Early reports suggest that the high-tech, giant-screen, 3D motion picture screen at the Irvine Entertainment Center has been a success. Operated by Newport Beach-based Edwards Theatres Circuits Inc., the Imax theater that opened March 15 recorded the highest-ever opening weekend for an Imax theater. The three-day opening drew 12,632 patrons, generating $95,437 in gross ticket revenue. On average, 95% of available seats were filled in the 460-seat theater.
BUSINESS
July 14, 2000 | From Bloomberg News
Imax Corp. hired financial advisors to evaluate options that include a sale or merger of the maker of projection and sound systems for big-screen theaters. The company said Goldman, Sachs & Co. and Wasserstein, Perella & Co. will search for alternatives. Imax shares rose $4.06, or 18%, to close at $26.50 in Thursday's trading on Nasdaq. Its shares have fallen 18% this year. Wasserstein Perella, Imax's largest shareholder, supports the move, it said.
BUSINESS
June 8, 2000 | From Reuters
Theater owner Imax Corp. and film studio DreamWorks SKG on Wednesday said they plan to show a three-dimensional version of the upcoming animated film "Shrek" in Imax's large-screen venues. The agreement reflects Imax's efforts to expand the types of films shown in its theaters.
BUSINESS
June 6, 2000 | JAMES PELTZ and MICHAEL HILTZIK
IMAX (IMAX) (Jim: Buy) (Mike: Buy) Jim: I'm assuming, Mike, that you've had the "IMAX experience"? Mike: Certainly, Jim. As a family man and a connoisseur of kitsch, most recently I attended Walt Disney's "Fantasia 2000" at an IMAX theater. Jim: Kitsch? Mike: Sure. "Fantasia" and "Fantasia 2000"? They're the definition of kitsch, what with those baby centaurs and unicorns prancing around, those flying whales and whatnot.
ENTERTAINMENT
February 7, 2000 | CHRISTOPHER NOXON, SPECIAL TO THE TIMES
Big stars, big budgets and big egos are the basic elements of a Hollywood blockbuster. In the next few years, another oversized ingredient may be added to the mix: big screens. The jumbo film format has hit Hollywood, with at least three studios developing projects for Imax theaters now dominated by independently produced adventure documentaries, panoramic travelogues and woozy thrill rides. Executives at Imax Corp.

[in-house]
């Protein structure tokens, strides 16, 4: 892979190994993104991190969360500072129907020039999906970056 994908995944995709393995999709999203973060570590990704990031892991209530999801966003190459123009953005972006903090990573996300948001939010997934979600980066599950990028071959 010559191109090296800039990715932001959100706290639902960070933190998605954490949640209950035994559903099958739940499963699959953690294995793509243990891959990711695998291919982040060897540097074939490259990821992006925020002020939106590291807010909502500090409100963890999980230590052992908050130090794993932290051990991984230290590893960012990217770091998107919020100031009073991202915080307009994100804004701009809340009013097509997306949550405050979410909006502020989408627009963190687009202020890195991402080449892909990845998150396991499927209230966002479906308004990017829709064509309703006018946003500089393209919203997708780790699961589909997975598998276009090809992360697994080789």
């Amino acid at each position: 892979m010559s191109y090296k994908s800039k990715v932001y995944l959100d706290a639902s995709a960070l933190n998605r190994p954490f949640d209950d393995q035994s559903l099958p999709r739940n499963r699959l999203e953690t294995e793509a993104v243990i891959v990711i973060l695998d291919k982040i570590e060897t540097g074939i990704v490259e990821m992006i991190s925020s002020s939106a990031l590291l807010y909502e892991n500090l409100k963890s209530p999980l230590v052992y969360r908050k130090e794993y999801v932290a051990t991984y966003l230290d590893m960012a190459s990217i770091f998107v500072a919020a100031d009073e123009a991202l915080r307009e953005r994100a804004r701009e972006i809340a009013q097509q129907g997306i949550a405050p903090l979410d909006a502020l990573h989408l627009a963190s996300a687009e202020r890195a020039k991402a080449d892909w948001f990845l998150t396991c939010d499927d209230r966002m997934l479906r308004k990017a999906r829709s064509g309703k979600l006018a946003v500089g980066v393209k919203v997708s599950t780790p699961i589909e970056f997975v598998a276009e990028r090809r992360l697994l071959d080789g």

ENTERTAINMENT
June 17, 1999 | RANDY MATIN, SPECIAL TO THE TIMES
Is it still possible to be cutting edge in an age when nearly everything has been seen before? Apparently: Two very different directors have just delivered two very different nature films that raise the bar for large-format filmmaking. The subject of Jon Long's "Extreme," showing at Edwards Imax theaters in Irvine and Ontario, is man living on the edge and pushing technology for his own enjoyment. Sounds hedonistic, but the way the story is told, it's almost spiritual.
BUSINESS
June 15, 1999 | BRAD BERTON, SPECIAL TO THE TIMES
Imax Corp., a Canadian company that makes giant-screen theater projection and sound systems (and produces films for them), will expand and consolidate its local operations by taking over a long-vacant Santa Monica warehouse that had been slated for demolition. Imax's move--along with other companies' ongoing searches for appropriate digs--seems to indicate that demand from media and entertainment businesses for Westside space remains strong amid a rather tight supply.
BUSINESS
March 18, 1998 | MARLA MATZER, SPECIAL TO THE TIMES
Fewer than 100 American cities have giant-screen theaters showing documentaries and family films. Last year, the city of Ontario--population 131,000--became home to two. One of the screens has been funded to the tune of $6.4 million-plus by San Bernardino County, in an effort to make the Ontario Mills mall a family entertainment center.
BUSINESS
November 26, 1997 | MARLA MATZER, SPECIAL TO THE TIMES
One week after 20th Century Fox made its much-watched entry into theatrical animation with "Anastasia," a new company is entering the field long dominated by Walt Disney Co. It's not Warner Bros. or DreamWorks SKG, though they have big animated pictures in the works. It's Imax Corp., the Ontario, Canada-based company that owns and programs 150 giant screens worldwide.